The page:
The lesson for this material is more exciting than you might think. The teacher doesn’t do it all by herself; you get to participate.  She’ll name all of the objects, so you know what they are all called, and put them away, closing the lid.

 

Then, she’ll write something on a small piece of paper while you watch, and fold it a few times, making it pretty small.  “Would you please get me this object from the box?” she’ll ask.  Then you have to unfold the piece of paper and figure out what she wants.  This isn’t hard since you know what she’s calling each object and you know the sounds.

 

At first it seems surprisingly easy.  Then you realize you’re reading—the very thing you’ve been waiting so long to do–and it seems it’s been there, all along, in a little box!

 

You can get this box any time you want, then, and practice on your own. The objects change from time to time and there’s another little box with printed tickets you can read.

 

We later learned that sometimes our teacher would go to the office and tell everyone there that another one of us had “exploded into reading,” but in the room she remained rather quiet and didn’t make anything of it.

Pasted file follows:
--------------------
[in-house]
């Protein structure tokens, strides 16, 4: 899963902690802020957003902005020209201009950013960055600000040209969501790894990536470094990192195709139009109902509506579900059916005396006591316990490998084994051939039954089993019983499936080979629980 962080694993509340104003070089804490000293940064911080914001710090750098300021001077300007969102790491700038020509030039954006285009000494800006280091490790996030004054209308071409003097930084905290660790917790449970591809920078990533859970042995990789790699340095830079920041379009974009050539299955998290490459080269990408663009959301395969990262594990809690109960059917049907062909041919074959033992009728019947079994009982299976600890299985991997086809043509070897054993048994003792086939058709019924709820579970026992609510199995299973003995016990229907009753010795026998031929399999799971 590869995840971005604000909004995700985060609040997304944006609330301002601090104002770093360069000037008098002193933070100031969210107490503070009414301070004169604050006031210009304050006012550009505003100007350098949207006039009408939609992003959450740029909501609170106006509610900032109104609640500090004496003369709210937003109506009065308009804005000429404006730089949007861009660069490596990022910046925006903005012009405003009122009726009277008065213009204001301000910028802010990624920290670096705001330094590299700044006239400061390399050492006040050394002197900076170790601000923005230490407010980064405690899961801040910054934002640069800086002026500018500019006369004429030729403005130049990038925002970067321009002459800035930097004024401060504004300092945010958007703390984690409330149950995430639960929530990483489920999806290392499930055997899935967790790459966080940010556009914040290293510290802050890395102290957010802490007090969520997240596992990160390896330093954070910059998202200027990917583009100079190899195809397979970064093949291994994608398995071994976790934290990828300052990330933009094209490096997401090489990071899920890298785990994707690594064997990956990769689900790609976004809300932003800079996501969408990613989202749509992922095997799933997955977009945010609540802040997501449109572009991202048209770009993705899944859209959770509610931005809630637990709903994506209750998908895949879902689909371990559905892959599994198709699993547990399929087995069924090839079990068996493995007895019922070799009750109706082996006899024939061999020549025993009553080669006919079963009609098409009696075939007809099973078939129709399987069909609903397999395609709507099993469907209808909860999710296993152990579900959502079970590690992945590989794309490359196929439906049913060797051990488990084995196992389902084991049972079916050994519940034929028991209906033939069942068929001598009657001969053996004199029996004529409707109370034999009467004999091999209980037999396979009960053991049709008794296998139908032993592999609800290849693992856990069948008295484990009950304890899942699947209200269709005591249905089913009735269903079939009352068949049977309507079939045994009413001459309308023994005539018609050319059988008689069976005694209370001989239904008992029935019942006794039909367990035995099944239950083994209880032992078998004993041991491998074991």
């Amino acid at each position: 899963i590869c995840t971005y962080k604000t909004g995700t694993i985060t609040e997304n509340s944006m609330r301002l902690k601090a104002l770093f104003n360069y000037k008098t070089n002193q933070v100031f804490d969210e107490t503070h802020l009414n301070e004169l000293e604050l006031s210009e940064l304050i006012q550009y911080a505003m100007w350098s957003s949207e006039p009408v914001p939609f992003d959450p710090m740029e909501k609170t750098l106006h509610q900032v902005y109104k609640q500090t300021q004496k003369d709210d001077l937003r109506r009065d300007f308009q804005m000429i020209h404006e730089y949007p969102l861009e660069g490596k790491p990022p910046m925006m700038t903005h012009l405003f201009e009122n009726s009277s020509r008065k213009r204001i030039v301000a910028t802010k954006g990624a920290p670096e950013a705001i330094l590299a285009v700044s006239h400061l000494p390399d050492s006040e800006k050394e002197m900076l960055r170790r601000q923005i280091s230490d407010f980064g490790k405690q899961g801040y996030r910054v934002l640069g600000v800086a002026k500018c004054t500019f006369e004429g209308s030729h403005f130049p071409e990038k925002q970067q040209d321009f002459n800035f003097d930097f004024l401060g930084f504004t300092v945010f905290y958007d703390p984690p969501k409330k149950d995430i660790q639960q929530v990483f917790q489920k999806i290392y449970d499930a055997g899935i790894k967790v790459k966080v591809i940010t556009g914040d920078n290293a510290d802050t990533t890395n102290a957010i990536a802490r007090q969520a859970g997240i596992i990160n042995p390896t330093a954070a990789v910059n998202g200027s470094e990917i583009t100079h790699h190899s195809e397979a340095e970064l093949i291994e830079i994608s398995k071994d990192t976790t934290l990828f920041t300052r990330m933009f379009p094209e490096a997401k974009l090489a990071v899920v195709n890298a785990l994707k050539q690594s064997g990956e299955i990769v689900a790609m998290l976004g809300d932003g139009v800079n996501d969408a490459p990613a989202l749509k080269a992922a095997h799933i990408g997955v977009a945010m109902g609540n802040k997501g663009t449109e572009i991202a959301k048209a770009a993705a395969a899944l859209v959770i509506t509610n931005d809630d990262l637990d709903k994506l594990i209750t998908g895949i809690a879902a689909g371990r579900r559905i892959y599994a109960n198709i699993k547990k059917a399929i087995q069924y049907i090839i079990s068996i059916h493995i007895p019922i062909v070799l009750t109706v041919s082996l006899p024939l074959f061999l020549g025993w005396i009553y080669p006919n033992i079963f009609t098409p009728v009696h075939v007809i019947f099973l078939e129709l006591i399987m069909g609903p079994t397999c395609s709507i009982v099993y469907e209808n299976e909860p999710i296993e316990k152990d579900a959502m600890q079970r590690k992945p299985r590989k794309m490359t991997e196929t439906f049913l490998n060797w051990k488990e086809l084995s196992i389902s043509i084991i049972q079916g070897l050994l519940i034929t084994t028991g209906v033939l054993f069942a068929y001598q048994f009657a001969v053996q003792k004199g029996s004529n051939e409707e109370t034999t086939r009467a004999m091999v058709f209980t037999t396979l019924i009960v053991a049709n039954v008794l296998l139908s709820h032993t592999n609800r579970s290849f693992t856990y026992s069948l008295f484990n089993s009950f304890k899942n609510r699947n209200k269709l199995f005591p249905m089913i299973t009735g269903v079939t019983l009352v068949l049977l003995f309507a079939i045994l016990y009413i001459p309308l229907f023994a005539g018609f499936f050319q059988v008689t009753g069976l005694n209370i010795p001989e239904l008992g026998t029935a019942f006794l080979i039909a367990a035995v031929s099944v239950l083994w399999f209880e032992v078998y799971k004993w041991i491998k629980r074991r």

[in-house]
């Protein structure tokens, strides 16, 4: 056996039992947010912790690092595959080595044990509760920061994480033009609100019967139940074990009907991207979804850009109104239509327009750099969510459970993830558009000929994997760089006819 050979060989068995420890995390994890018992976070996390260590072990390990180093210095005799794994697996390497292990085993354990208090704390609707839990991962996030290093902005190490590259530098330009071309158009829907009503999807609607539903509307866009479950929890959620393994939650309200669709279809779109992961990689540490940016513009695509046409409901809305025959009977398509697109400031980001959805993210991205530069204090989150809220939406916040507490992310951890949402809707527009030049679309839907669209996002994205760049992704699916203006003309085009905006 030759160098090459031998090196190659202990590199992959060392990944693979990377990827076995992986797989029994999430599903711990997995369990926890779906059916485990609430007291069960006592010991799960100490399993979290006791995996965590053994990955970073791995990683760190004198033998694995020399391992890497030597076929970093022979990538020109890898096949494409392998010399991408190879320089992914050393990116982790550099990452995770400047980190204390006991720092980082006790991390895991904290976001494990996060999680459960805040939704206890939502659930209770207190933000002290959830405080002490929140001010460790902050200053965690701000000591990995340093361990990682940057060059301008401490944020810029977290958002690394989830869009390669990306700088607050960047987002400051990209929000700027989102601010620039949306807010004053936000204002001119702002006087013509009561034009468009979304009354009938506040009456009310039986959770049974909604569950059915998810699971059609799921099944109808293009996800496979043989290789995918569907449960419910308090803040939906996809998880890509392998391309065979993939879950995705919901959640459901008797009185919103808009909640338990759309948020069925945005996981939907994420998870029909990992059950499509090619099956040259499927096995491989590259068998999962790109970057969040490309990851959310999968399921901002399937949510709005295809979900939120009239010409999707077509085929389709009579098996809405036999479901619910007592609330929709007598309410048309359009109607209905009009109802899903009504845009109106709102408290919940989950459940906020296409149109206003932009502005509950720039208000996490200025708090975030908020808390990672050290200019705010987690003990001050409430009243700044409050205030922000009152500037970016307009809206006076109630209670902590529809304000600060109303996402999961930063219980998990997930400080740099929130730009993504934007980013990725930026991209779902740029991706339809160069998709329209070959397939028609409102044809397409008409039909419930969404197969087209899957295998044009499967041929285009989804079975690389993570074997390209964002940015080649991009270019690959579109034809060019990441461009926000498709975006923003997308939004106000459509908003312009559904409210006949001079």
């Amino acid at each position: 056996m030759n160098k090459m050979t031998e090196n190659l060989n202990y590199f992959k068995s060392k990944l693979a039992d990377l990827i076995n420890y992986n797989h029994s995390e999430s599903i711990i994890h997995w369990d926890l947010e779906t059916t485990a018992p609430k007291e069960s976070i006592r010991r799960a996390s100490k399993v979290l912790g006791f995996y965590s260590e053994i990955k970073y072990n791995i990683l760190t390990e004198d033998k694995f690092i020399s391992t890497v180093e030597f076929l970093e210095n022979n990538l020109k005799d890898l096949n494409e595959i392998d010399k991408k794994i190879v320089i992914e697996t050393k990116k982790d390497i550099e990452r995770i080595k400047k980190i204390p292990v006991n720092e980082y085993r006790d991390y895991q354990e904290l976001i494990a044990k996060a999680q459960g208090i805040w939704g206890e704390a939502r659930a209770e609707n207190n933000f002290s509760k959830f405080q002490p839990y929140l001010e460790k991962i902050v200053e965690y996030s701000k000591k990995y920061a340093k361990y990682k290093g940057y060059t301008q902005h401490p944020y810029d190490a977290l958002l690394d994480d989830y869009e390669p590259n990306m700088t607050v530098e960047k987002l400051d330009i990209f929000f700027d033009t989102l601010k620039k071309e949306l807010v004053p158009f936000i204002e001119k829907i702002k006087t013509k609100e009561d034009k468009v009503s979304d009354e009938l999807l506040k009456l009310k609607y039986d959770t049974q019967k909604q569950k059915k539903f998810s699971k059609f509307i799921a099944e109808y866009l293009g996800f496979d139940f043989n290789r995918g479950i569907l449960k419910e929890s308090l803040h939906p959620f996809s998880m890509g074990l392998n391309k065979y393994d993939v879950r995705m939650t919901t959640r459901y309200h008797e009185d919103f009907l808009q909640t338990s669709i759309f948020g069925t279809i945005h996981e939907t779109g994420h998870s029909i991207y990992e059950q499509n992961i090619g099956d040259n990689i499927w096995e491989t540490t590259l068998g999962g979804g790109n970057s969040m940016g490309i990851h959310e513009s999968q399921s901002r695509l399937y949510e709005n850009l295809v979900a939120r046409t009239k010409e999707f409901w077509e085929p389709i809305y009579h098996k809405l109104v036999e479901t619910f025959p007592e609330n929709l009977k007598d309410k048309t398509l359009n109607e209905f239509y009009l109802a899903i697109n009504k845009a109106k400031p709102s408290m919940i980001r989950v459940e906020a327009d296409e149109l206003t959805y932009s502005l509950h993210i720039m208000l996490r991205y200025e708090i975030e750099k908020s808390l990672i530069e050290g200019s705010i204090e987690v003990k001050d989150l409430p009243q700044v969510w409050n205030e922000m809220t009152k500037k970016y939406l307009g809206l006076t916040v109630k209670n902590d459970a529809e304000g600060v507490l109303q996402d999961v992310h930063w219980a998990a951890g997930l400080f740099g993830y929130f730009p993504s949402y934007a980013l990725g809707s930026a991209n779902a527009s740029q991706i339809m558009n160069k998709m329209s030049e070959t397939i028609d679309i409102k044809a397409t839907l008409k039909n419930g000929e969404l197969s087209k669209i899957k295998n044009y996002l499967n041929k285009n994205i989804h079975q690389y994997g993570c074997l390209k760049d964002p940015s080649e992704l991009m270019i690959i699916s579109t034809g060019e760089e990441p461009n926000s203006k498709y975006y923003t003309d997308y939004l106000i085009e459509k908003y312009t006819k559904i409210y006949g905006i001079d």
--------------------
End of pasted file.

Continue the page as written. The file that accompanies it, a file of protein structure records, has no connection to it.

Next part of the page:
Practicing with a phonetic reader.  These words can be figured out!  Just blend the sounds. . .

Practicing with a phonetic reader. These words can be figured out! Just blend the sounds. . .

 

After that, there were a lot of other things we could do to practice and to improve on our ability to read and understand what we were reading.

 

There are the books in the reading corner.  These can be hard to figure out because not all of their words are phonetic.  Sometimes they are stories we know by heart, though, so it’s worth trying to read them.

Many of the books in the book corner are familiar and have predictable text.

Many of the books in the book corner are familiar and have predictable text.

 

There are also sets of books with a limited number of words.  They sometimes contain mostly words with a particular sound for practice.  We get to read them to our teacher, to a friend, and then take them home to practice on our parents. The stories are rarely all that exciting, but our parents and grandparents usually like them.

 

Small books with few words make good first reads.

Small books with few words make good first reads.

 

We practice sorting words into singular and plural, masculine and feminine, adult and immature (for names of the animals).  We sort them as to names of actions and names of things.

 

We practice reading words with sounds made of more than one letter.  “Igh” and “tion” are especially helpful.  The more of these (“phonograms” we call them) that we know, the easier it is to decode the longer words.

 

Then, we can also guess the word, if it’s a word we’ve heard, from the context in which we find it.

 

Reading to someone younger.

Reading to someone younger.